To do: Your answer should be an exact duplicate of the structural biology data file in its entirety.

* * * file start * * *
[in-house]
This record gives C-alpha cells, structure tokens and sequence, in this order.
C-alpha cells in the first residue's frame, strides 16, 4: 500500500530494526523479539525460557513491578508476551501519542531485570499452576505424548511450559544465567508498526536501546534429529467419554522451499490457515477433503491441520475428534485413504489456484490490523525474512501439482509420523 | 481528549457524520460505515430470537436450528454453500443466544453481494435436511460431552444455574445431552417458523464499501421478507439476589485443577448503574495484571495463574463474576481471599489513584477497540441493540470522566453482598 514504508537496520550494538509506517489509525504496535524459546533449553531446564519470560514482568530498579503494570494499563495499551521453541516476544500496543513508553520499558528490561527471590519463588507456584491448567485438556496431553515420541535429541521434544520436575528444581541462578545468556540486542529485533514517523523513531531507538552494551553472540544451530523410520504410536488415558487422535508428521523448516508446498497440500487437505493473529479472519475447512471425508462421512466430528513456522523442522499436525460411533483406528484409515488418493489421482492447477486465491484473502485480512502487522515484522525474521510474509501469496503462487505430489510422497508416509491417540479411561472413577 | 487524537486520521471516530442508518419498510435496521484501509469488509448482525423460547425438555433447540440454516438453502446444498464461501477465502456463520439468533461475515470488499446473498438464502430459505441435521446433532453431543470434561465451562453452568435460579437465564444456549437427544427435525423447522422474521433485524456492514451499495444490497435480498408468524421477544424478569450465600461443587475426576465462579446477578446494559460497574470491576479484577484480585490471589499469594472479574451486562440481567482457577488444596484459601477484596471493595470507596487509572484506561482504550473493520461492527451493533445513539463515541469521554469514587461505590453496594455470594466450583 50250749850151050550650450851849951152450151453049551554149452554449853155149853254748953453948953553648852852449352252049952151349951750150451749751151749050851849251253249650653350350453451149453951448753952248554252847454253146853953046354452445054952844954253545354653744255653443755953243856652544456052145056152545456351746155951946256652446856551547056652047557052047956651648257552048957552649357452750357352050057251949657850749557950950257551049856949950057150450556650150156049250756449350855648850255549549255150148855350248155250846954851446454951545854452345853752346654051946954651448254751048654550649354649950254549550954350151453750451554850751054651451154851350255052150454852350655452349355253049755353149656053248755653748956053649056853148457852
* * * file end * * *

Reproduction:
[in-house]
This record gives C-alpha cells, structure tokens and sequence, in this order.
C-alpha cells in the first residue's frame, strides 16, 4: 500500500530494526523479539525460557513491578508476551501519542531485570499452576505424548511450559544465567508498526536501546534429529467419554522451499490457515477433503491441520475428534485413504489456484490490523525474512501439482509420523 | 481528549457524520460505515430470537436450528454453500443466544453481494435436511460431552444455574445431552417458523464499501421478507439476589485443577448503574495484571495463574463474576481471599489513584477497540441493540470522566453482598 514504508537496520550494538509506517489509525504496535524459546533449553531446564519470560514482568530498579503494570494499563495499551521453541516476544500496543513508553520499558528490561527471590519463588507456584491448567485438556496431553515420541535429541521434544520436575528444581541462578545468556540486542529485533514517523523513531531507538552494551553472540544451530523410520504410536488415558487422535508428521523448516508446498497440500487437505493473529479472519475447512471425508462421512466430528513456522523442522499436525460411533483406528484409515488418493489421482492447477486465491484473502485480512502487522515484522525474521510474509501469496503462487505430489510422497508416509491417540479411561472413577 | 487524537486520521471516530442508518419498510435496521484501509469488509448482525423460547425438555433447540440454516438453502446444498464461501477465502456463520439468533461475515470488499446473498438464502430459505441435521446433532453431543470434561465451562453452568435460579437465564444456549437427544427435525423447522422474521433485524456492514451499495444490497435480498408468524421477544424478569450465600461443587475426576465462579446477578446494559460497574470491576479484577484480585490471589499469594472479574451486562440481567482457577488444596484459601477484596471493595470507596487509572484506561482504550473493520461492527451493533445513539463515541469521554469514587461505590453496594455470594466450583 50250749850151050550650450851849951152450151453049551554149452554449853155149853254748953453948953553648852852449352252049952151349951750150451749751151749050851849251253249650653350350453451149453951448753952248554252847454253146853953046354452445054952844954253545354653744255653443755953243856652544456052145056152545456351746155951946256652446856551547056652047557052047956651648257552048957552649357452750357352050057251949657850749557950950257551049856949950057150450556650150156049250756449350855648850255549549255150148855350248155250846954851446454951545854452345853752346654051946954651448254751048654550649354649950254549550954350151453750451554850751054651451154851350255052150454852350655452349355253049755353149656053248755653748956053649056853148457852